Just days after re-imposing the indoor mask mandate in Philadelphia, city officials confirmed Thursday night that they will end the requirement, citing improving numbers for COVID-19 hospitalizations and confirmed infections.
A city spokesperson said officials will release more details Friday morning.
“Due to decreasing hospitalizations and a leveling of case counts, the City will move to strongly recommending masks in indoor public spaces as opposed to a mask mandate. Given the latest data, the Board of Health voted tonight to rescind the mandate,” Kevin Lessard, spokesperson for Mayor Jim Kenney, said in an email Thursday night.
Earlier on Thursday, Kenney defended the controversial mandate that has made his city an outlier in the national COVID-19 response.
”I have committed through this whole dilemma, this whole pandemic, to follow the guidance of health professionals,” Kenney said Thursday in a video interview with the Washington Post, indicating, “and that’s what we’re doing here.”
Kenney expressed hope that slightly declining hospitalization rates could be a sign the requirement is already showing positive results.
The number of people with COVID in city hospitals dropped to 65 Thursday, the lowest figure reported in a week.
The recent peak of 82 was reached Sunday, the day before the mask mandate took effect.
The return of the Philadelphia mandate on Monday collided with a federal judge’s ruling that lifted the federal mask requirement on flights and mass transportation.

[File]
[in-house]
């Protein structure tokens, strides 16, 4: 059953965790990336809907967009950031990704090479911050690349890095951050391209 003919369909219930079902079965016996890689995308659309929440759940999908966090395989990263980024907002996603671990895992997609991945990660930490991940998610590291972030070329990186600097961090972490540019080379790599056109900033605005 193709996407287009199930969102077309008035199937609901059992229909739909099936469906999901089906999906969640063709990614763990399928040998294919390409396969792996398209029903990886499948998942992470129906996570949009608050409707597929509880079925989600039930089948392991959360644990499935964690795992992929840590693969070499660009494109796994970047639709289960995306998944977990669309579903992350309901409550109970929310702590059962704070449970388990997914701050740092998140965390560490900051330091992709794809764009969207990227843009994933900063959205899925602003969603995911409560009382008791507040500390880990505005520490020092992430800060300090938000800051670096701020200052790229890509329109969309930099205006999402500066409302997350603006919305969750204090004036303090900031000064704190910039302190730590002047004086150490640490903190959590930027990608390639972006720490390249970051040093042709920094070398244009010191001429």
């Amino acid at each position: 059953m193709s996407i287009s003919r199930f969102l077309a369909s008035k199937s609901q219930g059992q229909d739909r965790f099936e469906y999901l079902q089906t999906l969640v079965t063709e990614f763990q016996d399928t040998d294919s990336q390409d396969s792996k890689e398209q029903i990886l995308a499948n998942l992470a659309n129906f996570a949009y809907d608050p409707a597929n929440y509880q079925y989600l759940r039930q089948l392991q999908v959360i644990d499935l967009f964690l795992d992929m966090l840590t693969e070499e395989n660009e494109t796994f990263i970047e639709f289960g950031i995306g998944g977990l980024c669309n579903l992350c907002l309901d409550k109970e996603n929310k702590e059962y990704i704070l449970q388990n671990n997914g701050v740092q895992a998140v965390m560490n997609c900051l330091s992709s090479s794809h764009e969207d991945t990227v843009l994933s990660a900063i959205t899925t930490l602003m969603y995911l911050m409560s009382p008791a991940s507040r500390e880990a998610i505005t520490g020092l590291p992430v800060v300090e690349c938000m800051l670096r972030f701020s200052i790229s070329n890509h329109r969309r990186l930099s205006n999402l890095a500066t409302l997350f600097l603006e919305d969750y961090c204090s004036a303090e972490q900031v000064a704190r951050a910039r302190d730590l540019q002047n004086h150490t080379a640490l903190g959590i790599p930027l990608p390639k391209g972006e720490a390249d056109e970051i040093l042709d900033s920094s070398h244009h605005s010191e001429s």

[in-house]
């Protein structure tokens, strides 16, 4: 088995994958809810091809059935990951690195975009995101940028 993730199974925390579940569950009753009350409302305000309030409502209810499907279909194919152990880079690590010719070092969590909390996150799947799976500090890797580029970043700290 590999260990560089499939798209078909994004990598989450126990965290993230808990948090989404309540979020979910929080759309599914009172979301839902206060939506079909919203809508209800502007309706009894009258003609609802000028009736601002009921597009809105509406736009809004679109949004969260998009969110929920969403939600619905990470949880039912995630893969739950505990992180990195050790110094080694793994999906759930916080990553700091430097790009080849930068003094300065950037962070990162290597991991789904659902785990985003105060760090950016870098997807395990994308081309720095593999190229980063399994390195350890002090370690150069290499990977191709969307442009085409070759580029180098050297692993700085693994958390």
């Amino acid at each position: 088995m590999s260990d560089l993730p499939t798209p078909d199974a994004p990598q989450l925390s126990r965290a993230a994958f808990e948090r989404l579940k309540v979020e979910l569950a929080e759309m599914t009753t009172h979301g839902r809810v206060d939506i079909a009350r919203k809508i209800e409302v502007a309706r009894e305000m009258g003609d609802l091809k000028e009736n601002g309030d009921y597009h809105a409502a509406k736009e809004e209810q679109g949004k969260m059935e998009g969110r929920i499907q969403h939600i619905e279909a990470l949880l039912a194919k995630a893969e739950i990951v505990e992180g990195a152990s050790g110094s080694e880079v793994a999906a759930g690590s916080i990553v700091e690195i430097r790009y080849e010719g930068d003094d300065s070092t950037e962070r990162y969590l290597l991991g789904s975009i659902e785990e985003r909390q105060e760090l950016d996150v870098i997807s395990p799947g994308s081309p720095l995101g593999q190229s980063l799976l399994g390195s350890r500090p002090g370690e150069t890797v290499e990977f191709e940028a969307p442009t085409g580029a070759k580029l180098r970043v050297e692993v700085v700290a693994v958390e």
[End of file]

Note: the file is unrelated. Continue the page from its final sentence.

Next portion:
The conflicting rules led to confusion and frustration exacerbated when SEPTA said they would follow the judge’s order and end masking on trains, trolleys, and buses, as well as in stations and concourses. Philadelphia International Airport said masks would be required in terminals because of the city restriction, although coverings could be removed on planes, because airlines lifted their requirements.
On Wednesday, a group of Philadelphia business owners and residents filed a motion seeking an emergency injunction with Pennsylvania Commonwealth Court to immediately suspend the mandate, arguing that the restriction was causing them “irreparable harm.”
The federal government also filed a notice of appeal Wednesday for the ruling on masking on transportation.
Friday, April 22, 2022
After Donald Trump lost the presidential election, falsely claiming election fraud, Meadows became senior partner at the Conservative Partnership Institute (CPI), which promotes “election integrity” efforts. The organization’s “citizen’s guide” urges activists to determine that the registrations of their neighbors are legal by checking on “whether voters have moved, or if the registrations are PO Boxes, commercial addresses or vacant lots” and then “obtaining evidence: photos of commercial buildings? Vacant lots?” and “securing affidavits from current residents that a registered voter has moved.”
Voter-list maintenance is one of the dividing lines in American politics. Republicans argue that if voter-registration records are not regularly purged and updated, election fraud can take place. Democrats push back that too many voter-list purges are conducted haphazardly, removing eligible voters who don’t learn they are no longer listed until they show up to vote.
Now it turns out that until last week, Meadows was simultaneously registered to vote in three different states — North Carolina, Virginia and South Carolina — according to state records obtained by The Fact Checker.